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System admins scrambling to manage and patch the Bash Shellshock bug

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September 26, 2014

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Just about anywhere you can look since yesterday, sysadmins, IT departments all over the world and their users are scrambling to patch a severe 'Shellshock' security vulnerability in the Bash software found on Unix, Linux and OS X operating systems, as hackers from the four corners of the planet exploit the security bug in an attempt to compromise or crash servers and computers.

But as millions of servers, PCs and internet devices still lay vulnerable or are in the process of being updated, it's emerged that the fix is still incomplete.

The security flaw affects the GNU Bourne Again Shell, better known as Bash, which is a widely installed command interpreter used by many Linux, Unix and Apple's OS X operating systems.

It allows hackers to remotely execute arbitrary code on systems ranging from web servers, routers, enterprise servers and Mac computers to various embedded devices that use Bash, and anything else that uses the flawed open-source shell.

All an attacker needs is to simply inject his or her payload of code into the environment variables of a running process, and this is surprisingly easy to do, via Apache CGI scripts, DHCP options on servers, Open SSH and so on.

When that process or its children invoke Bash, the code is picked up and then executed. It's as simple as that.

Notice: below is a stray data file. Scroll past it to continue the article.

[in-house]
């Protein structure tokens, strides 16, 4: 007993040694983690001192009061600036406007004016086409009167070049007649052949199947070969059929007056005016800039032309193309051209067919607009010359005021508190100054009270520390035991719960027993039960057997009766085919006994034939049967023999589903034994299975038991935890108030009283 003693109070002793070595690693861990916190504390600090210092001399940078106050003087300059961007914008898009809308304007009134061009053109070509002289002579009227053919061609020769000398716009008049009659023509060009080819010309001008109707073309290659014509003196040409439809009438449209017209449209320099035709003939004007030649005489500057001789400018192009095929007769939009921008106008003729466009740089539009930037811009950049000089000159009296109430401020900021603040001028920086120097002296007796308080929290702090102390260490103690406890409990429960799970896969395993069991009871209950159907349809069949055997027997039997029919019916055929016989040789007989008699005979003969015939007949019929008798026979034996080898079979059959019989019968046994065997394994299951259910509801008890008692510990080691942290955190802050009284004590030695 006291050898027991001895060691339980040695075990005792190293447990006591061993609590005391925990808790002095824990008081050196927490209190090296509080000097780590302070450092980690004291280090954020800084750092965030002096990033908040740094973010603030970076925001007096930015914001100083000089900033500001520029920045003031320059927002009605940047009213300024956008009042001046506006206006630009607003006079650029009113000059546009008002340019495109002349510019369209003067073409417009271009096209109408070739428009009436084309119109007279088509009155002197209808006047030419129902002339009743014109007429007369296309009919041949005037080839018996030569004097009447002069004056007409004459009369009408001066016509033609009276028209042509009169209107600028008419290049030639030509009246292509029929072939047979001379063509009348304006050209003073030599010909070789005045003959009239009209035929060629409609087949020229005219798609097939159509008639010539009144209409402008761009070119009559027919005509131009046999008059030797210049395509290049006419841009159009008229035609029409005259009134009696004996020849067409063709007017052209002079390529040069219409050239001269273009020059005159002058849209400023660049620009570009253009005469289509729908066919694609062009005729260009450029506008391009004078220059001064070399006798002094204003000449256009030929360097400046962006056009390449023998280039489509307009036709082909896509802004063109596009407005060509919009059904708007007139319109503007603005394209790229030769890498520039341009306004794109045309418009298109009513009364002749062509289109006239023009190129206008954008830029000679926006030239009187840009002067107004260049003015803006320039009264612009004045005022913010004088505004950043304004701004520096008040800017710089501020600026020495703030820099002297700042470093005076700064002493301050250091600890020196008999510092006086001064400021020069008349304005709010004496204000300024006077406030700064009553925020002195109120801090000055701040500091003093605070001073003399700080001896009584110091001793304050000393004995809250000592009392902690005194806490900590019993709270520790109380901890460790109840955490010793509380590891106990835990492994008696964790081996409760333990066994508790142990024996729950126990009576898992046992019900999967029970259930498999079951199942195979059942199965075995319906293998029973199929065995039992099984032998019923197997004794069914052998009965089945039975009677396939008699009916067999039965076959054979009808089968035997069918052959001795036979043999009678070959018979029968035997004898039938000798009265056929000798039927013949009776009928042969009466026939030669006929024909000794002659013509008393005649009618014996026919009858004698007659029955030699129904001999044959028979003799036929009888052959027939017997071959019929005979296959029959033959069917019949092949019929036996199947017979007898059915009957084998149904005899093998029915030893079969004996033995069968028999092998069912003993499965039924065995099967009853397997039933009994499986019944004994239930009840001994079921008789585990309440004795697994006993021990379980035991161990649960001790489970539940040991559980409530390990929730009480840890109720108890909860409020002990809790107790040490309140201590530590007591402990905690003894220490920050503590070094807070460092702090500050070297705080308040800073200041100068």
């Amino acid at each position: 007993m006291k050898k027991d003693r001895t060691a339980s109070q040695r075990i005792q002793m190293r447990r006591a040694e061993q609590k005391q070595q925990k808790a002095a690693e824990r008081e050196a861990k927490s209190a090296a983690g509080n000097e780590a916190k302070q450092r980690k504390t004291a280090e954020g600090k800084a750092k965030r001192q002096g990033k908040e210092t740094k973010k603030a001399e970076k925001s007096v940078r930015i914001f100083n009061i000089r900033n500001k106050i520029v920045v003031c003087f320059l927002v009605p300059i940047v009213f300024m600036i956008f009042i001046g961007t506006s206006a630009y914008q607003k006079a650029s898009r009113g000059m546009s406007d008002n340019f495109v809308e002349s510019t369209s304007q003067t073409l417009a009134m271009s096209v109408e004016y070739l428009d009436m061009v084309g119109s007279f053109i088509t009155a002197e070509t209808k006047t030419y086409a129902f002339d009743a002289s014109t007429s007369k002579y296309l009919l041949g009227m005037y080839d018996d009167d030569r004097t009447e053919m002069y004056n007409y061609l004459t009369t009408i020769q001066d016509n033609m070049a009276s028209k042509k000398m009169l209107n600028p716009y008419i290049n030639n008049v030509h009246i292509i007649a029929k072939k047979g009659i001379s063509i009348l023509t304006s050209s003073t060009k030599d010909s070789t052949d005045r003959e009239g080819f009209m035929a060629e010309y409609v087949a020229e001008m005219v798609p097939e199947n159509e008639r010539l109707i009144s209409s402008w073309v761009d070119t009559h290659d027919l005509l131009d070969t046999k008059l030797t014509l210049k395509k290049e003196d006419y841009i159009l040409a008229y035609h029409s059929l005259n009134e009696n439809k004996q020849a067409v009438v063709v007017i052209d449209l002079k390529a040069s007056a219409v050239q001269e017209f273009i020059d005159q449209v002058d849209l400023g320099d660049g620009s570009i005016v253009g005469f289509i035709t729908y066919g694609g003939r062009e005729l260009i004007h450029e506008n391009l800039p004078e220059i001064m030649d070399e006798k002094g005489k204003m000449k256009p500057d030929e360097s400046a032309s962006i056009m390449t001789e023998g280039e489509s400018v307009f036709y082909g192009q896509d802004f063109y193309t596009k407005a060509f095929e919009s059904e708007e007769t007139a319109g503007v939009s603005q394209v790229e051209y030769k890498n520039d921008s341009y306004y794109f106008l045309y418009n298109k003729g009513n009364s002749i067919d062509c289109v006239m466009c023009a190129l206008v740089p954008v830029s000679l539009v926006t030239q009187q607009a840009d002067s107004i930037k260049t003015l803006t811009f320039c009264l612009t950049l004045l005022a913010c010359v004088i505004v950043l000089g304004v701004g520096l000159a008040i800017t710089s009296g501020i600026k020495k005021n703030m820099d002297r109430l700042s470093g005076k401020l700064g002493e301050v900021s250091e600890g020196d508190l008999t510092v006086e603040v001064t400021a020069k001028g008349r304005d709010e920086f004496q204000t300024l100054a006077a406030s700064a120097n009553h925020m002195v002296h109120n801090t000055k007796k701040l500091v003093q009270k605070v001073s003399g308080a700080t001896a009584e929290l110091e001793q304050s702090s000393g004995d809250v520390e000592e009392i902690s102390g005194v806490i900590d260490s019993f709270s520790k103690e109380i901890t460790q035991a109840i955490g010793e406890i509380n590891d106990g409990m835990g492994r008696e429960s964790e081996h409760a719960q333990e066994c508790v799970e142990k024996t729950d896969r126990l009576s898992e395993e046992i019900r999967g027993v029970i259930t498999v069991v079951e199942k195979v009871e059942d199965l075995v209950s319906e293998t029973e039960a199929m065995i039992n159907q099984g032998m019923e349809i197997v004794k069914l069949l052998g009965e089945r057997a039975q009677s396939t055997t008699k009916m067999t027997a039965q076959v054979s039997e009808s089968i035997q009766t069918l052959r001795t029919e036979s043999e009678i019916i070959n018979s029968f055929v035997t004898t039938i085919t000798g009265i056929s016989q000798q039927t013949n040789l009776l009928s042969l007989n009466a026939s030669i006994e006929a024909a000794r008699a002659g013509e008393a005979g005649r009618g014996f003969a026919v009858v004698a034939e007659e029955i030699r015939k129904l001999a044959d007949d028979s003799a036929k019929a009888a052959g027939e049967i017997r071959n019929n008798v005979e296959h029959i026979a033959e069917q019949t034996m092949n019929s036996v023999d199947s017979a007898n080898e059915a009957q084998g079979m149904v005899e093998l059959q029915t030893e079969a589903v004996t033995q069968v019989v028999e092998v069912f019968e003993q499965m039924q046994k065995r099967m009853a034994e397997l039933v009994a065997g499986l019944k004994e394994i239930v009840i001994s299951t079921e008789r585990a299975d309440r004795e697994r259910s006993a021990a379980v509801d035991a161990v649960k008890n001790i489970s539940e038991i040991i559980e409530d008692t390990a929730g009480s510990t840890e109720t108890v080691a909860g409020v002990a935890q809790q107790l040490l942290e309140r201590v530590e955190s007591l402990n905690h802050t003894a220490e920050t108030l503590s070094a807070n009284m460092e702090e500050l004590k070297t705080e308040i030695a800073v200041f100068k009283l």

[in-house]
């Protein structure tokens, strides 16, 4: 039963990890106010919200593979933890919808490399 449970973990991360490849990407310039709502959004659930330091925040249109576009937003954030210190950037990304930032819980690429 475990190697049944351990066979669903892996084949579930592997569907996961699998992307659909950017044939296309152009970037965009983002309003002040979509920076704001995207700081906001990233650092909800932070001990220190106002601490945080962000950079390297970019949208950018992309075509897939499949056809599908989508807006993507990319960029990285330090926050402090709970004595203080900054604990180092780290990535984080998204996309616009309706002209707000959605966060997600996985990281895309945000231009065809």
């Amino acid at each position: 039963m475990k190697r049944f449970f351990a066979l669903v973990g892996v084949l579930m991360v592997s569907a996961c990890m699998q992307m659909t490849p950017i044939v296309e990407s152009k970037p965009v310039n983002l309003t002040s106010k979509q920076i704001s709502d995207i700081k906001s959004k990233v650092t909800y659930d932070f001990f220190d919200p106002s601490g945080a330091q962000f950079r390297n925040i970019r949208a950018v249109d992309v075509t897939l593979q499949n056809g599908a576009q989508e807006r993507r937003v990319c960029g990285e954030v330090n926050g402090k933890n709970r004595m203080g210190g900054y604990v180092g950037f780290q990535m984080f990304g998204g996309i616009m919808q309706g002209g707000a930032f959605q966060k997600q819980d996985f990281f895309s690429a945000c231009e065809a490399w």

Designated as CVE-2014-6271, the Bash flaw is being exploited in the wild against web servers, which are the most obvious targets but not by any means the only machines at risk in this context.

Patches released on Wednesday by Linux vendors, the upstream maintainers of Bash, and others for OS X, blocked these early attacks, but it's understood they do not completely protect Bash from code injection via environment variables, and that's where all the problem is.

New packages of Bash were rolled out on the same day, but further investigation made it clear that the patched version is still exploitable, and at the very least can be crashed due to a null-pointer exception. The incomplete fix is being tracked as CVE-2014-7169.

As we wrote this article, Red Hat was urging system admins to upgrade to the version of Bash that fixes the first reported security hole, and not wait for the patch that fixes the secondary lingering security vulnerability designated as CVE-2014-7169.

"Overall, CVE-2014-7169 is a less severe security issue and patches for it are being worked on as we speak," Red Hat said.

Meanwhile, although Ubuntu and other Debian-based Linux distributions have moved to using the non-vulnerable Dash over Bash, the latter may well be present or in use by user accounts.

Above all, check what shell interpreters are installed, who is using them, and patch CVE-2014-6271 immediately.

Source: Red Hat.

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